Jordan Wolfson NOTES WITH AN EMOTIONAL TONE
Jordan Wolfson is considered a post-internet artist, He was hailed as the Jeff Koons of the millennial generation who took inspiration from the contemporary information and consumer society. Born in the early 1980s, he achieved commercial success and collaborated with one of New York’s most notable art galleries, David Zwirner. His work attracts attention due to the formal solutions he uses his style of practice. Furthermore his objects wisely focus on themes that are crucial in this era and these days of social changes. Primarily, the comparison between Jordan Wolfson and Jeff Koons seems to actually reflect the commercial nature of their works. Both make use of various media in different unorthodox ways. Thanks to robotisation the sculptures gain very futuristic features. This means that seemingly prosaic objects like a doll or a mannequin become avantgarde and get the ability to move according to programmed guidelines. The creatures declare maxims that are important for Wolfson, while pop songs by artists such as Nicki Minaj or Lady Gaga play in the background serving as an ambiguous composition of polyphony that involves both media and contexts.
Jordan Wolfson creates a narrative with theatrical situations. This is what happens in the Colored Sculpture installation, in which a puppet with red hair and digital eyes, guided by a machine, communicates a bombastic monodrama which sounds like a threat. The artist’s recorded voice could suggest that he identifies with the characters he has created, although, as he claims, there is room for interpretation. In the situations he creates, the artist plays a supporting role which is definitely a marked by strong emotions and extremism more in general.
Percy Sledge’s song “When a man loves a woman” resounded in the white gallery walls during the MANIC / LOVE / TRUTH / LOVE exhibition at the Stedelijk Museum Teijin Auditorium in Amsterdam in 2016. It was played from time to time and provided the background to an abstract expositional situation, with the raw sound of the puppet falling on the floor that was intertwined with the words. The whole act was complemented by the aforementioned monodrama of a boy whose appearance recalls a mixture of American icons such as Huckleberry Finn, Howdy Doody and Alfred E. Neuman. It sounded as follows:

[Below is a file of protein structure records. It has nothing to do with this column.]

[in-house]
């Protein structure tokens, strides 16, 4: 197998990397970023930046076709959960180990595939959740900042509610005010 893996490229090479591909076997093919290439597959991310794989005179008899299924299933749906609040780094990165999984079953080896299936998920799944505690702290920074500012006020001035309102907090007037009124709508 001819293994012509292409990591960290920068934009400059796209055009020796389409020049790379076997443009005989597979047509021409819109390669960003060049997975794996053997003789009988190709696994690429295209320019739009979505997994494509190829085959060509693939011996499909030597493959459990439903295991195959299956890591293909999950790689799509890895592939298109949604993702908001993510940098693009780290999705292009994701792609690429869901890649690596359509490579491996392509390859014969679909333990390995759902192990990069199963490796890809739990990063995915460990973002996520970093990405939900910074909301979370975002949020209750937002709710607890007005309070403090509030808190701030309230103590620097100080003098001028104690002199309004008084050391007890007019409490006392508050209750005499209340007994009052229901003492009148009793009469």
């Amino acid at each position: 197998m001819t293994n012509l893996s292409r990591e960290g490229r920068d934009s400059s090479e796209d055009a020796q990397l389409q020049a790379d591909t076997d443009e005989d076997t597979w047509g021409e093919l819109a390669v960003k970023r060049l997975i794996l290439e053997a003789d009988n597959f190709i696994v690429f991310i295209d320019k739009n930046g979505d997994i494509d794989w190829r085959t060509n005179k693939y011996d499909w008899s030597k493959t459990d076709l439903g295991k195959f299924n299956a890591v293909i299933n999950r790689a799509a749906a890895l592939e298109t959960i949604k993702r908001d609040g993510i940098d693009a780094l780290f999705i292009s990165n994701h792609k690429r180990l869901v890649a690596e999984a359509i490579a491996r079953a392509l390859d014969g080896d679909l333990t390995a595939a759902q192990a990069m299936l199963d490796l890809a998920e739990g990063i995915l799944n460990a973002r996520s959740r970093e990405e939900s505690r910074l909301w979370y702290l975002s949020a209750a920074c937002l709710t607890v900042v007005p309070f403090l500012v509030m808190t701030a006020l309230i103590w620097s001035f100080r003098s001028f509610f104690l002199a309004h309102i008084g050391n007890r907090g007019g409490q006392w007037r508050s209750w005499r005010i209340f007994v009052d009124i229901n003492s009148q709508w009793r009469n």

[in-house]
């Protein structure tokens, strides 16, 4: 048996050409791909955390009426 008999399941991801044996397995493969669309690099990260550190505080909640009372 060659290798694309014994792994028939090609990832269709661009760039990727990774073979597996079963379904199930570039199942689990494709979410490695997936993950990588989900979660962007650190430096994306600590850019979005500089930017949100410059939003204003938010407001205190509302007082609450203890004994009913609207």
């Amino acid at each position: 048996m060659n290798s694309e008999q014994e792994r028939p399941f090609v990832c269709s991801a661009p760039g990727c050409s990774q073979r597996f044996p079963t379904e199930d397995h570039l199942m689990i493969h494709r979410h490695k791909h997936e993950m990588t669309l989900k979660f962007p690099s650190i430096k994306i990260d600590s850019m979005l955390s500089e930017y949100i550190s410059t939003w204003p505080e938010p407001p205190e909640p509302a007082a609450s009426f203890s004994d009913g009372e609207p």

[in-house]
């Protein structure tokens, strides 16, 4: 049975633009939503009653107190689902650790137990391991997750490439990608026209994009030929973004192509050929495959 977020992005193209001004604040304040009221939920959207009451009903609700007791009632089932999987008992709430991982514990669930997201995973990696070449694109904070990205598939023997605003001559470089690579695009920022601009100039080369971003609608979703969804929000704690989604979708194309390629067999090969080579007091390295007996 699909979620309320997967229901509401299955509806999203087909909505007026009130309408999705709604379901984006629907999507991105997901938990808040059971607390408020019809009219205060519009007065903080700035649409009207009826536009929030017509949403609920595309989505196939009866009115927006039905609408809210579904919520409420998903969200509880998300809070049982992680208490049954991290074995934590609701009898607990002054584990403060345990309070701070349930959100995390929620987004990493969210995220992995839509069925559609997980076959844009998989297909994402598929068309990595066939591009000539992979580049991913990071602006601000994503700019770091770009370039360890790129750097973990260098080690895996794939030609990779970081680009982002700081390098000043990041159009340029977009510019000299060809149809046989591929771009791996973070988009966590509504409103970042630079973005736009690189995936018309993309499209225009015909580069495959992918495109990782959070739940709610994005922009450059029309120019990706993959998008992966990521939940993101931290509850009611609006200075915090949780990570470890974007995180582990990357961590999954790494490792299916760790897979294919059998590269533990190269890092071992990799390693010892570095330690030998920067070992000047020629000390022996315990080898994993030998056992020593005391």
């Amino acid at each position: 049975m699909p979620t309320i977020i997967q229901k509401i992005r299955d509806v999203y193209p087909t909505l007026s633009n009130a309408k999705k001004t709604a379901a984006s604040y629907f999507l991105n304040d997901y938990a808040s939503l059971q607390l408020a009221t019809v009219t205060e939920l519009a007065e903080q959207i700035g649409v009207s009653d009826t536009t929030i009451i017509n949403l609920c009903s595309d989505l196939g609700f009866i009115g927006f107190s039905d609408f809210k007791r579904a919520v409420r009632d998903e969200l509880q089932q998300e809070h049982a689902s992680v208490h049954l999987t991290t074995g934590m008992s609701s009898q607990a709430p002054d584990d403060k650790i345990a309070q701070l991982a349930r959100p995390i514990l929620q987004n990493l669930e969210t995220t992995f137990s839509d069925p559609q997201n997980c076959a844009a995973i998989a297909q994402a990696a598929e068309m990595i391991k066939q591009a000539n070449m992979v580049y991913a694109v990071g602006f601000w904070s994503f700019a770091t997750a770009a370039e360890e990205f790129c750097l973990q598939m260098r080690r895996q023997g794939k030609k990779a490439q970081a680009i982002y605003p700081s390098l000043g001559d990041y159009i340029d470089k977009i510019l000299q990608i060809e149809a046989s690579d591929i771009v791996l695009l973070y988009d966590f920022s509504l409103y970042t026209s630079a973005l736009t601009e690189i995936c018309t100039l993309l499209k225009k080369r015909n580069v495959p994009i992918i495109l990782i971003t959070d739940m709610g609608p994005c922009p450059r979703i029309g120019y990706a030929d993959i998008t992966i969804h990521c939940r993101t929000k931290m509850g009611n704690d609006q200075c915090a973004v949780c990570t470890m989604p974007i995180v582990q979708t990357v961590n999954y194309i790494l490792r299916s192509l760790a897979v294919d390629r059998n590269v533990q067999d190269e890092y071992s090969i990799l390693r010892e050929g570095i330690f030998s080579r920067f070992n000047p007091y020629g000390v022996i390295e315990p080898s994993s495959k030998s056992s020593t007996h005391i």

Two to kill you, three to hold you, four to bleed you, five to touch you, six to move you, seven to ice you, eight to put my teeth in you, nine to put my hand on you, ten to end inside you hair, eleven you’re right over my shoulder, twelve your mouth full of coffee, twelve I knew you, thirteen I killed you, fourteen you’re blind, fifteeen you’re spoiled, sixteen to lift you, seventeen to show you, eighteen to weigh you, spit earth!
It can be assumed that the computer-controlled sculpture yells these words strictly to the machine itself that incapacitates him. The function is to reproduce an act between the two entities as if they were in a toxic relationship that has been programmed to resemble difficult and drastic love.
The sixteen channel video installation titled Riverboat Song is an extension of the story presented in Colored Sculpture. This time the character moves to a digital environment in which the song “Work” by Iggy Azalea is the main background. The character performs sensual dance moves in the rhythm of the song telling about the complicated path to the singer’s success: I’m not hating, I’m just telling you I’m tryna let you know what the fuck that I’ve been through. The red-haired boy is wearing black heels, it can be assumed that they are the same Loubotin’s that Azalea herself is singing about. They are something that gives confidence to both characters. They manifest the status of a busy and successful artist. Then his body begins to change. The sensual nature of the movements is transformed into vulgarity, huge breasts and buttocks grow out of the character, but quickly detach from the body and become a separate creature. At the very end, the character also loses his face. At first, the entire video may look like randomly selected scenes. However, they are full of symbolism that is not explicitly stated. Wolfson’s visual manifestation encourages people to search for their own contexts. One of the most important scenes are those directed directly at the viewer. The character is not afraid to speak to the observer directly: I’d like you to love you more than anything. And do as I say: Be strong empowered, sexy, stylish and sassy.